Novel systemic treatment options for advanced solid tumors with or without central nervous system metastases or malignant glioma

B. Milojkovic Kerklaan

Research output: ThesisDoctoral thesis 2 (Research NOT UU / Graduation UU)


Chemotherapy is a very frequently used therapy in patients with advanced tumors with or without central nervous system (CNS) metastases or primary brain tumors. Despite the significant progress in drug development, the survival of patients is limited with an unmet need for more effective chemotherapeutics that have an acceptable safety profile.
This thesis presents I/II clinical phase studies with an aim to investigate the safety, tolerability, pharmacokinetics (PK), pharmacodynamics (PD) and the preliminary anti-tumor activity of novel anti-cancer drugs or new combinations of drugs already in use. During the research we were able to recommend dosing schedules and dose-levels of the (combination of) drug(s) for further clinical studies and confirmed drug-drug interactions or food-effects.
The second part of this thesis presents pharmaceutical/nanomedicine strategies and laboratory assays in the treatment, diagnosis and drug-monitoring of central nervous system (CNS) tumors.
We represent the review of the literature that discusses new drug strategies of targeting blood-brain barrier (BBB) by active chemo- and immunotherapies. Due to the presence of the blood-brain barrier (BBB) only few systemic drugs can be used to treat brain tumors. As treatment of systemically metastasized cancer patients becomes more effective and prolongs patient’s survival, CNS metastases are more frequently observed. Recently, using nanotechnology active chemotherapeutics can be safely transported across the barriers (BBB and blood-cerebrospinal fluid barrier (BCSFB)) and target brain and CSF, respectively. Further studies on improving the brain-penetration of potentially effective drugs for brain tumors is warranted. In the line with this we describe two clinical studies with a novel strategy consisting of administration of glutathione liposomal PEGylated doxorubicin (2B3-101) as a treatment of patients with solid tumors and brain metastases or recurrent malignant glioma and leptomeningeal metastases from breast cancer. Doxorubicin is a well- known, frequently used chemotherapeutic agent in various tumor types, such as breast cancer and lung cancer. Glioblastoma cell lines showed to be sensitive to doxorubicin, however, without the carrier, doxorubicin cannot pass the BBB. The first study with 2B3-101 demonstrated that treatment of patients with solid tumors and brain metastases or malignant gliomas with 2B3-101 showed a dose-dependent PK profile and is safe and relatively well tolerated with both as single agent and with trastuzumab co-administration. Intracranial and extracranial preliminary anti-tumor activity was observed in patients with (HER2+) breast cancer with brain metastases and malignant glioma. In the second study using 2B3-101 in patients with leptomeningeal metastases (LM) from breast cancer, doxorubicin concentrations in the CSF were within the reported IC50, a measure of effectiveness in-vitro in two out of three patients. One of the three treated patients with LM showed stable disease for 10 cycles and progression free survival for more than six months. Further we demonstrate the clinical application of the circulating tumor cell assay (CTC) for EPCAM-positive cells (an epithelial tumor cell marker) to be more sensitive in diagnosing leptomeningeal metastases in CSF (100%), than the standard CSF cytology method (71%) in patients with clinically suspected LM or with already diagnosed LM, while both methods showed a very high specificity (100%).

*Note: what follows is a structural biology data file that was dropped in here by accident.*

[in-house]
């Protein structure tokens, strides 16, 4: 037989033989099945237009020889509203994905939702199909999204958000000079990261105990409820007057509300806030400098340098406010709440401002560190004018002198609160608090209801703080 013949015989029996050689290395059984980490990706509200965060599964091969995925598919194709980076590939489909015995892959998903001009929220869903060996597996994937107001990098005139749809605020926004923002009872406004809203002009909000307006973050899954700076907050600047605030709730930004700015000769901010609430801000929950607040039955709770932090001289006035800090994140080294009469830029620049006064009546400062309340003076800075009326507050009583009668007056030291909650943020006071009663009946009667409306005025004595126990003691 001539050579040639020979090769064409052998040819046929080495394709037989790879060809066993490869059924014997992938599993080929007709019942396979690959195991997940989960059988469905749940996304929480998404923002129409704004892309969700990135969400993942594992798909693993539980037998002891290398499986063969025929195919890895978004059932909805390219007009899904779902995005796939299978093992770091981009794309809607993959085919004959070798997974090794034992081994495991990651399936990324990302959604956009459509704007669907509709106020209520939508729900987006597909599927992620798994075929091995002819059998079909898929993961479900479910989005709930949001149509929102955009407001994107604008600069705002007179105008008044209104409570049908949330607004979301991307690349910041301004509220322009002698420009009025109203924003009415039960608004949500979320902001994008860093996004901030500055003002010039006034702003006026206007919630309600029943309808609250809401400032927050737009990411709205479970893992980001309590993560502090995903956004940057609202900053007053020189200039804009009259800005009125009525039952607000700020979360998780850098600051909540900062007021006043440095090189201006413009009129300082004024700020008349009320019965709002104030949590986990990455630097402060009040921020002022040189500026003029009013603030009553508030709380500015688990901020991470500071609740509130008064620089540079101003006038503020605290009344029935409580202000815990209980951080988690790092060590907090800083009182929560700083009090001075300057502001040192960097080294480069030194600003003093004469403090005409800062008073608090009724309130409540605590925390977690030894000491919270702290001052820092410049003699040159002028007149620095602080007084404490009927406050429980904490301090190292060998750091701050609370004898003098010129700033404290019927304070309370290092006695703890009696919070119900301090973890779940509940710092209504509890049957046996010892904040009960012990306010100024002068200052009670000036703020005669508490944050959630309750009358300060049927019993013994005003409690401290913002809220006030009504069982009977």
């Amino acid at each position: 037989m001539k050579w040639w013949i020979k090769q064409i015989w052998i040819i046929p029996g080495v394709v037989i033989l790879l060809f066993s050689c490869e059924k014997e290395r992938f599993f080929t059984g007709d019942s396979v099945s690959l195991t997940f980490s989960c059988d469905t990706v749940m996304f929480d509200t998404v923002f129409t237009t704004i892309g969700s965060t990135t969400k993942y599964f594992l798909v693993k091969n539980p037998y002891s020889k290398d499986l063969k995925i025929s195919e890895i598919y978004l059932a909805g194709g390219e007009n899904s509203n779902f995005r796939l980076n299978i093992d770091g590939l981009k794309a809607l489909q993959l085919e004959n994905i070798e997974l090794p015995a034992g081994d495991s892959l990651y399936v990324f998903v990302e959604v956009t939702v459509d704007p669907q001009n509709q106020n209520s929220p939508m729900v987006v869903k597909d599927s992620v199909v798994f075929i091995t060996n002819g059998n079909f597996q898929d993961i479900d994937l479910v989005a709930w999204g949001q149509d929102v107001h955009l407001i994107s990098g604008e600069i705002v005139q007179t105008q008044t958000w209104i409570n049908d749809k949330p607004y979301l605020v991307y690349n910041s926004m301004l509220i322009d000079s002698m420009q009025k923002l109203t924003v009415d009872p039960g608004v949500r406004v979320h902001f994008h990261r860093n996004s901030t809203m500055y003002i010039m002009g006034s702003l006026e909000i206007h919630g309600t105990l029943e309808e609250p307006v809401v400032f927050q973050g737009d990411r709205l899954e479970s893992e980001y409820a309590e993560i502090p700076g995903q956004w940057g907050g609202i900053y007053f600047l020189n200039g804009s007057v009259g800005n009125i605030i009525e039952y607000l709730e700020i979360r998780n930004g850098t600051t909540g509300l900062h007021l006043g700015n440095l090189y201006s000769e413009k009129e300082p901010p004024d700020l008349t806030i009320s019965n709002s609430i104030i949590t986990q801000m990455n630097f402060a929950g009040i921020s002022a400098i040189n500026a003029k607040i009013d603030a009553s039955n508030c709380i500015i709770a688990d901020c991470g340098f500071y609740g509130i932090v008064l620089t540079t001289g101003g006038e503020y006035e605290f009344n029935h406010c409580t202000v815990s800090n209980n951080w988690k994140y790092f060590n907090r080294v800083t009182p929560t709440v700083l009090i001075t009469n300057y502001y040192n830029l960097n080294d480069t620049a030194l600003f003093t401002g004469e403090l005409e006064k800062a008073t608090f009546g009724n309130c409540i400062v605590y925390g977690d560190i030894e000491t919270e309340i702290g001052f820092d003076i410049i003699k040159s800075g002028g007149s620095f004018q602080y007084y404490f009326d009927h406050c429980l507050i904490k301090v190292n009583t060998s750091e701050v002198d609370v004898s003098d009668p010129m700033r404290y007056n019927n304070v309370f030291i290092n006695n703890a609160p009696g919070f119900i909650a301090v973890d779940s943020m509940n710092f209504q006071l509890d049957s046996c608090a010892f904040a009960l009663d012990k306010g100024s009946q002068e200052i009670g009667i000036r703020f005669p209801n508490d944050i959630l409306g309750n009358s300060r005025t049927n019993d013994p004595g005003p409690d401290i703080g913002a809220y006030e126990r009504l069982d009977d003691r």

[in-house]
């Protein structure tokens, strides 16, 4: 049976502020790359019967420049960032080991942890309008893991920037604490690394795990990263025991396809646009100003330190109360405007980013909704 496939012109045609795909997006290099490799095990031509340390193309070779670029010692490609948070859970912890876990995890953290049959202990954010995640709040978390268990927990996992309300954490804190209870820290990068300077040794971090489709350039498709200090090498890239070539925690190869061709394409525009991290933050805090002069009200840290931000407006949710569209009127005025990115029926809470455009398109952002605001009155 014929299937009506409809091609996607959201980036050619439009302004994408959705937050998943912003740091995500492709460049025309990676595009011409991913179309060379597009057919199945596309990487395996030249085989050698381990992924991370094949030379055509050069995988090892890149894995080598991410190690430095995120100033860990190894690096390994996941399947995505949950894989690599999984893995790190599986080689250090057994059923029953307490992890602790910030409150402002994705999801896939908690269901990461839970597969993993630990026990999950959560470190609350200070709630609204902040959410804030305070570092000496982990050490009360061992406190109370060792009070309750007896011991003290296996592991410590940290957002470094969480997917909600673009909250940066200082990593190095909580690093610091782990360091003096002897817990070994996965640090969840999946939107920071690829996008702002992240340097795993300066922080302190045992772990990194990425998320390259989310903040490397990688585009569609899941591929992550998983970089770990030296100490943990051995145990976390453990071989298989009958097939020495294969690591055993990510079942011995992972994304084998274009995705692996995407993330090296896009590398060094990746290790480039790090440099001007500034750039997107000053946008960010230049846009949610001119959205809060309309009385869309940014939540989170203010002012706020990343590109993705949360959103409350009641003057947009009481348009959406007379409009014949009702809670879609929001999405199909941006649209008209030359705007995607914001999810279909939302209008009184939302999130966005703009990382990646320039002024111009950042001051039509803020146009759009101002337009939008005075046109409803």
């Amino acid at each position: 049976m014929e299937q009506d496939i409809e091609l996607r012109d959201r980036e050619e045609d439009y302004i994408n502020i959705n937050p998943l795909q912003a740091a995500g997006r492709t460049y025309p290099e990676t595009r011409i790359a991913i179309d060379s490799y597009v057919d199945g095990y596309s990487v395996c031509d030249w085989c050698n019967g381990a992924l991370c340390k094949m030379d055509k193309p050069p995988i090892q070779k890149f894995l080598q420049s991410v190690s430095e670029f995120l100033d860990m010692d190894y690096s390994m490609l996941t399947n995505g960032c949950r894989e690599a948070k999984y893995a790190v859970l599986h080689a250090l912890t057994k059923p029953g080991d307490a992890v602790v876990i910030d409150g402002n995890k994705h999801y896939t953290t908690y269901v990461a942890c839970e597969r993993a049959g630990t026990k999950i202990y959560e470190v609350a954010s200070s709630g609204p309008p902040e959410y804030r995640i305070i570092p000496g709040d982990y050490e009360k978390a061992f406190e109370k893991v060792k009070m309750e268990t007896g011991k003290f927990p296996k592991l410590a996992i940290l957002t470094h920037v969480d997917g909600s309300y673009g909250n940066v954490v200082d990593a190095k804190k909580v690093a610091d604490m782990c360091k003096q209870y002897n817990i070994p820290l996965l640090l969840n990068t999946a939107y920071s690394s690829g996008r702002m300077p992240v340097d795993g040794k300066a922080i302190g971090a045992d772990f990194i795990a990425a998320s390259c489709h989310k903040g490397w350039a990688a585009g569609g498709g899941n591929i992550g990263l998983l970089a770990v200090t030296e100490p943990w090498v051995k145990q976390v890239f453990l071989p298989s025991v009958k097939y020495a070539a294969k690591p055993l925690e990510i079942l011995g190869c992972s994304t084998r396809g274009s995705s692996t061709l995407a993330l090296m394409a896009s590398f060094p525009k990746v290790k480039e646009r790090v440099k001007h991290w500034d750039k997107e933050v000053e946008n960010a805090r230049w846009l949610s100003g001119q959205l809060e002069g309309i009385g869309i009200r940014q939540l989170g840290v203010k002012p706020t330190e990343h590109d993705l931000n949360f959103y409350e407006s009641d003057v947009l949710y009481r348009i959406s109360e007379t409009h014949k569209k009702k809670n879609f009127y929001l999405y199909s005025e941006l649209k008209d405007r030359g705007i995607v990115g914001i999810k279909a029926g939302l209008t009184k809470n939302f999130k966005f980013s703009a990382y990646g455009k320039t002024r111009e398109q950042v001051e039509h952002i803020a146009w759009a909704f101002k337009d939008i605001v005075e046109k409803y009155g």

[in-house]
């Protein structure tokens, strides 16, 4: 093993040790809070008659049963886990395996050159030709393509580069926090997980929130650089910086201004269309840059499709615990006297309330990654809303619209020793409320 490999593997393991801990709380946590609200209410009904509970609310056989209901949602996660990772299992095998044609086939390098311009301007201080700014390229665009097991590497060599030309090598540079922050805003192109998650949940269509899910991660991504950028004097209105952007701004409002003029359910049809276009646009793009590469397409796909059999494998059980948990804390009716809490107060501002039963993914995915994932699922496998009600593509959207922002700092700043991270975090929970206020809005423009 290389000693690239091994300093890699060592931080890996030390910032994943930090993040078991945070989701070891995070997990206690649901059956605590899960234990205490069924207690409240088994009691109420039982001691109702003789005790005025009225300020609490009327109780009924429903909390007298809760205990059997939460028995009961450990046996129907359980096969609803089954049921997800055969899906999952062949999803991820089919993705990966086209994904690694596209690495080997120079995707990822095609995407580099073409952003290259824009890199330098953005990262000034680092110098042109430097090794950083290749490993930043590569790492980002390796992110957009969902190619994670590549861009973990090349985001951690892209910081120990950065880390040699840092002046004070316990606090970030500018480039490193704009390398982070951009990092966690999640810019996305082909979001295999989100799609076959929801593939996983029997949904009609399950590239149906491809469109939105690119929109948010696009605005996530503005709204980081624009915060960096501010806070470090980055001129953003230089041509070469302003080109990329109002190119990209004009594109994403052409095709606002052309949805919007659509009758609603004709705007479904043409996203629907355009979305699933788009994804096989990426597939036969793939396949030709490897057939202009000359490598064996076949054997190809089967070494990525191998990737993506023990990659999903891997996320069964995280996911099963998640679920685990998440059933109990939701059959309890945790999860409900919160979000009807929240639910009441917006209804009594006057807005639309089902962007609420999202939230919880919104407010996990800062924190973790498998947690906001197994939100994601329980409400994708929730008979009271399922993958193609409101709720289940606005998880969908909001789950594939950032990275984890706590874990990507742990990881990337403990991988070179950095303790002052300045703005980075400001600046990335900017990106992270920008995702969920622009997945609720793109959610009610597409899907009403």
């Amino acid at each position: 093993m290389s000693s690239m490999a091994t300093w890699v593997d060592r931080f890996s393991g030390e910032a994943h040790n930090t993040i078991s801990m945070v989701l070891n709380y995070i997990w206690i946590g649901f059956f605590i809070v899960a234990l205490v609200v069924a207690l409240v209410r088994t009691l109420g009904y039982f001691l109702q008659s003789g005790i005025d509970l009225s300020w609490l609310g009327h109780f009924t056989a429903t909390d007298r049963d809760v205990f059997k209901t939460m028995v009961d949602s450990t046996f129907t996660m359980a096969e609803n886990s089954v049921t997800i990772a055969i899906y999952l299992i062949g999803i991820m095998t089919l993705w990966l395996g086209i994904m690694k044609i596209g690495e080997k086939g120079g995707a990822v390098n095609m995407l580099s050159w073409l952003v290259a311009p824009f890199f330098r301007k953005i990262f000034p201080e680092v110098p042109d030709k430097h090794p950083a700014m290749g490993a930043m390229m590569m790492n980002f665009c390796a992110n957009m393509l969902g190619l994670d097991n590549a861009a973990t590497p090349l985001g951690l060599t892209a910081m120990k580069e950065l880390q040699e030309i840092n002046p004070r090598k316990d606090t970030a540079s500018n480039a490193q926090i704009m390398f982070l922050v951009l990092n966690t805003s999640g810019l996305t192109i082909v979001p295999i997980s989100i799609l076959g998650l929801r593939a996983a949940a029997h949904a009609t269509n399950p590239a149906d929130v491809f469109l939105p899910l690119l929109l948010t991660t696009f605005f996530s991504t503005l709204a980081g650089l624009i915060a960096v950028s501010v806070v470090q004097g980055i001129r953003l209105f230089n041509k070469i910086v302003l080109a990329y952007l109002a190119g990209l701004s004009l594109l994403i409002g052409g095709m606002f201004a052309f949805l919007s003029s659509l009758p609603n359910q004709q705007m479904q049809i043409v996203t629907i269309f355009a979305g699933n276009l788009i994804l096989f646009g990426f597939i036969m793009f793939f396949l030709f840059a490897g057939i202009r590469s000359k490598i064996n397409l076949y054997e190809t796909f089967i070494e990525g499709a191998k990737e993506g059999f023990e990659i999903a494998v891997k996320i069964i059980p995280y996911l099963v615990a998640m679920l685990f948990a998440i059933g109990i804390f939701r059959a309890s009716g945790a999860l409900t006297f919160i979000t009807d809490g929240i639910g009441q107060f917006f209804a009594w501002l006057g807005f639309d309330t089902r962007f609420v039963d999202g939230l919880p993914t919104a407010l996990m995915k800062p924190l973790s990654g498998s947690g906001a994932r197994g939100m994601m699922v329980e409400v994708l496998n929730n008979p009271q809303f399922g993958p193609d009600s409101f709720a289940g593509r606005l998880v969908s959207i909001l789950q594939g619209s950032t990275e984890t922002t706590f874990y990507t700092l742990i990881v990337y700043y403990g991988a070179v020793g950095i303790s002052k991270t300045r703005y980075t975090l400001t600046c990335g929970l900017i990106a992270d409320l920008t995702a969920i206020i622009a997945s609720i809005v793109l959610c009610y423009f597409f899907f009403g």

Original languageEnglish
Awarding Institution
  • Utrecht University
  • Schellens, J.H.M., Primary supervisor
  • Beijnen, J.H., Supervisor
  • Brandsma, D., Co-supervisor, External person
Award date25 Mar 2015
Print ISBNs978-94-6108-938-0
Publication statusPublished - 25 Mar 2015


  • phase I/II studies
  • pharmacokinetics
  • oral chemotherapy
  • solid tumors
  • CNS tumors
  • blood-brain barrier
  • glioma
  • brain metastases


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